Öcalan: I am the boss
Hasan Cemal has gone to northern Iraq and thanks to his visit we can at least learn a bit about what those surrounding us are thinking and where the Kurdish issue is heading. His pieces in daily Milliyet, especially his final evaluation yesterday, were very important.
I have drawn two conclusions from what Hasan has conveyed to us.
The first is the confusion in the region. It is not definite when or what kind of developments are waiting for us. When the situation is like this, minds are indeed confused. As leader of Iraqi Kurdistan Massoud Barzani has said, we are walking among indefiniteness.
The other conclusion is that on such a slippery ground, all eyes have turned to Turkey. Cemal has very correctly determined that. Turkey is the key country to the Kurdish issue in the region and Erdoğan is seen as the key that could open this lock. However, unfortunately, here in our country, nobody is thinking about either the key or the lock until the presidential elections in 2014.
The Kurdish issue is becoming increasingly tangled. Its solution is becoming more difficult.
In other words, with each passing day, we are distancing ourselves from the solution Turkey has in its mind. Kurdish demands predominate. The more we disregard certain facts, the more those facts knock on our door.
Here, we have experienced one of them now: the hunger strikes.
What will happen now?
Despite the fact that official authorities define him as “no more than a common convict,” Öcalan has once again demonstrated his leadership power and ended the hunger strikes with one message. During Hasan Cemal’s interviews, both Barzani and Talabani agreed on one aspect: the boss is Öcalan.
He has also saved the government from a very difficult position because despite all tough declarations and all the statements saying, “We will not succumb to this,” the state was in difficulty. It was not only the government but all of our fears that funerals would have started coming out of prisons. Cities would have turned into fireballs. The hunger strikes could have come down upon all of us like a black cloud.
We took a deep breath.
Now, there may be some who would come out and say, “All of this was a game. It was nothing more than a scenario to show off how powerful Öcalan is. We did not pay attention to them and look, they had to take a step back in the end.”
Let them say that. They are those who think in vicious circles and who want the terror to continue.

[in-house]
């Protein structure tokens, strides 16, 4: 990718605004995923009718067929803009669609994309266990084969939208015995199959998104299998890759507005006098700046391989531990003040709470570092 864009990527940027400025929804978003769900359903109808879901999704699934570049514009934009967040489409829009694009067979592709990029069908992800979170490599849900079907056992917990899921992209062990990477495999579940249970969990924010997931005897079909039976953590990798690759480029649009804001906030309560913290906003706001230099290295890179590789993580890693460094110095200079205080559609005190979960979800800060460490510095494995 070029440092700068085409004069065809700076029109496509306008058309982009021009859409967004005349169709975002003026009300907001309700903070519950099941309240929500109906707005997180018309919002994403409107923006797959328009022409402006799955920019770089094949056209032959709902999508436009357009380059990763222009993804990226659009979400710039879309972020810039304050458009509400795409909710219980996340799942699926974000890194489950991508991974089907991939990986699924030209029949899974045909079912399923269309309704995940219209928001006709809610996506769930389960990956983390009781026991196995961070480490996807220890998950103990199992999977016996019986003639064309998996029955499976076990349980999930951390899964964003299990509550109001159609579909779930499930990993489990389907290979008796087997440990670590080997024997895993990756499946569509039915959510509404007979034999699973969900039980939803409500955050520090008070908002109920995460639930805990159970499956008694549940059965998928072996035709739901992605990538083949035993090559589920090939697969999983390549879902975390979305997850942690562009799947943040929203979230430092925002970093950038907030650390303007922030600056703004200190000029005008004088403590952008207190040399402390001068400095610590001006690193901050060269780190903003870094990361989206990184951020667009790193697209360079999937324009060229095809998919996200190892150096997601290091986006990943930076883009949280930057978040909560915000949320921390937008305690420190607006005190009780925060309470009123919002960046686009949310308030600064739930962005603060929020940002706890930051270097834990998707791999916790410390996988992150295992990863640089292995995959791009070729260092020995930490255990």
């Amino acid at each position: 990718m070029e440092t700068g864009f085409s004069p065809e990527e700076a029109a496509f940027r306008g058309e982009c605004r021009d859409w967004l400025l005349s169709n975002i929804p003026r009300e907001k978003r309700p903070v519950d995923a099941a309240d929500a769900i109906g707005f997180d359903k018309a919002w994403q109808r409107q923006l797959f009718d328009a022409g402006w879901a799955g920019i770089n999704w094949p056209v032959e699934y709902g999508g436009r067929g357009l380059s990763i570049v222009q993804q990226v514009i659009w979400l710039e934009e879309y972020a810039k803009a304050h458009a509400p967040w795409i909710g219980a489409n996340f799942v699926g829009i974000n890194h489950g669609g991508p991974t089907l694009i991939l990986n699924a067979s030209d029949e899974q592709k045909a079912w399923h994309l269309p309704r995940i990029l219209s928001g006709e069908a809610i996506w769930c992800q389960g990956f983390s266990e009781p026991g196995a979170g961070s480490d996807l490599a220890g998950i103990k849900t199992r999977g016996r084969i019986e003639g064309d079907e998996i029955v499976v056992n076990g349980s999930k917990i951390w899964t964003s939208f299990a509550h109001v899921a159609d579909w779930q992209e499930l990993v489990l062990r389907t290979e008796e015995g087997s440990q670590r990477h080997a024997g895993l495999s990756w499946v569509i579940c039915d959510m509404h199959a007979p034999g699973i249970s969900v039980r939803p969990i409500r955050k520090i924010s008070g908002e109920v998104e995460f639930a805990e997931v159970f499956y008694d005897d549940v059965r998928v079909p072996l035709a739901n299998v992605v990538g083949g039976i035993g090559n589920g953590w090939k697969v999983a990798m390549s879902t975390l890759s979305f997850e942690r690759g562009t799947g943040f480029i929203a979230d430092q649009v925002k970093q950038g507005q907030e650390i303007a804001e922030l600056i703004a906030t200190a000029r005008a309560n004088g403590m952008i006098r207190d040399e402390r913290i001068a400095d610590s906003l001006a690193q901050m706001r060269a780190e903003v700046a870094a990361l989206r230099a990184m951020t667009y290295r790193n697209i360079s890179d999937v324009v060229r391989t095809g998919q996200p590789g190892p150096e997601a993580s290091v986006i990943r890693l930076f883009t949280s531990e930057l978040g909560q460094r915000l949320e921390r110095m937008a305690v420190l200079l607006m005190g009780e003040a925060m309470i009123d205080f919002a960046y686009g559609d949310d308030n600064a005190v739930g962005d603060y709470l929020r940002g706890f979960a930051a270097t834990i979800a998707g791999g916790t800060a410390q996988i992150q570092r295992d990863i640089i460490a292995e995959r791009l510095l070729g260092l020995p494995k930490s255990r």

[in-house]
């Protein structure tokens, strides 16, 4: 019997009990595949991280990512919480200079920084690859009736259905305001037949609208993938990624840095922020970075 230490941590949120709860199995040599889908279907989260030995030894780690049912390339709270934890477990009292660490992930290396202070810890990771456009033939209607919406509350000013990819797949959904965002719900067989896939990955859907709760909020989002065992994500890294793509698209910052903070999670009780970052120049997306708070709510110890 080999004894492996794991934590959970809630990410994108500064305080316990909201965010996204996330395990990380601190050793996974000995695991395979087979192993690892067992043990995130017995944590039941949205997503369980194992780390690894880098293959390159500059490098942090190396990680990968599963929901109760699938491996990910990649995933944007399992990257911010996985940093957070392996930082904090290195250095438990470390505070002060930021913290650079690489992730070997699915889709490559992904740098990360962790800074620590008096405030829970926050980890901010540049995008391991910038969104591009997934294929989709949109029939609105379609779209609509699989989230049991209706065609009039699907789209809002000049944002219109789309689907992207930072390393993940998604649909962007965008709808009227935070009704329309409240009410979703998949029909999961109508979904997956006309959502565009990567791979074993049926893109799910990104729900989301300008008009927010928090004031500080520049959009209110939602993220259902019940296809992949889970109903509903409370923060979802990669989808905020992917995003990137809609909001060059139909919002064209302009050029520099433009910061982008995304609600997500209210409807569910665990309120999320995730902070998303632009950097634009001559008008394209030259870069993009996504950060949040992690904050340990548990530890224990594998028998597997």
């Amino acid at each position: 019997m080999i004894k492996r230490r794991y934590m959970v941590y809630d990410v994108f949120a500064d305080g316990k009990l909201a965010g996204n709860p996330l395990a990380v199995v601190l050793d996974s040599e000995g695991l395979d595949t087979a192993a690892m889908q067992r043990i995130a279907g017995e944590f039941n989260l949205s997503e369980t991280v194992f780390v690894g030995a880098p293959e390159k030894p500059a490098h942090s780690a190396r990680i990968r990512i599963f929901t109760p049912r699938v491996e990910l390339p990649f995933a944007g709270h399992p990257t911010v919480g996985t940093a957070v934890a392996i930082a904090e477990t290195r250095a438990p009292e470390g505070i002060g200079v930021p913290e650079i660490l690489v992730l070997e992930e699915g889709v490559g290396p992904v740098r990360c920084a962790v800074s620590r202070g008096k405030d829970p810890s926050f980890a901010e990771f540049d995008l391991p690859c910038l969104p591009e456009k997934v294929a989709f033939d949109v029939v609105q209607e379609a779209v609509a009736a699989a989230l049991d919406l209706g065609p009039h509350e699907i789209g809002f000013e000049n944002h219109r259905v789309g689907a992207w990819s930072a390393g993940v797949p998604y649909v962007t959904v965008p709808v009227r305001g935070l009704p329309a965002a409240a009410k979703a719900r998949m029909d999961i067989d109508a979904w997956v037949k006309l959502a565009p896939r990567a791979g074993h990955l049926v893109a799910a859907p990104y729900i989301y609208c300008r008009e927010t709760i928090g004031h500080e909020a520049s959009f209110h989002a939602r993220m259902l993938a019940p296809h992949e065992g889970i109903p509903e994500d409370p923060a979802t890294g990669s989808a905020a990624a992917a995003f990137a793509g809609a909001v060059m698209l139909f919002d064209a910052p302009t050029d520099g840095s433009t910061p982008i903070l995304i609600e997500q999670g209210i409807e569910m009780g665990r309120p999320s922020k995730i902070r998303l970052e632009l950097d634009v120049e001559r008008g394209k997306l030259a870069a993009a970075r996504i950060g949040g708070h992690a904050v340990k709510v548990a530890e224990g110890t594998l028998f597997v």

What is more important is the stance of those people who have common sense within the government. They are working on turning this outcome into an opportunity and to restart the talks. If nobody creates obstacles, a formula will be found for Öcalan to see his lawyers. More importantly, though, is making the resumption of Oslo-type talks possible.
This crisis may lead us there, as long as the outlawed Kurdistan Workers’ Party (PKK) again prevents it.
Is Karayılan happy?
Just as we were happy that the hunger strikes ended, the incident in Şemdinli erupted. I don’t know to what extent this is correct, but the same thought probably struck everybody’s mind: “Perhaps, this attack is a message to Öcalan to know his place.”
It is difficult to make a definite judgment.
It could also be purely a coincidence. There could have been an armed clash because of an unexpected confrontation with soldiers, or this may have been an attack which was planned much earlier. However, those who closely know the atmosphere in İmralı (island) and the efforts of the Peace and Democracy Party (BDP) are hinting that the PKK is far from happy that the hunger strikes ended.
The Silvan attack is still in our memories. The distribution of Oslo talk records to the media has not been forgotten.
It is also known how uncomfortable the PKK is with the official authorities of the Republic of Turkey contacting Öcalan or his representatives, and that it has concerns that the organization may be “sold” or “stabbed in the back.”
The problem stems from this. Who is the addressee? Who is to be talked to? The boss is in jail, Qandil has the weapon.
It is not a secret that there are differences of opinion between Karayılan and Öcalan regarding both manner and general strategy.
The Turkish state is currently in an effort to find just one interlocutor for itself.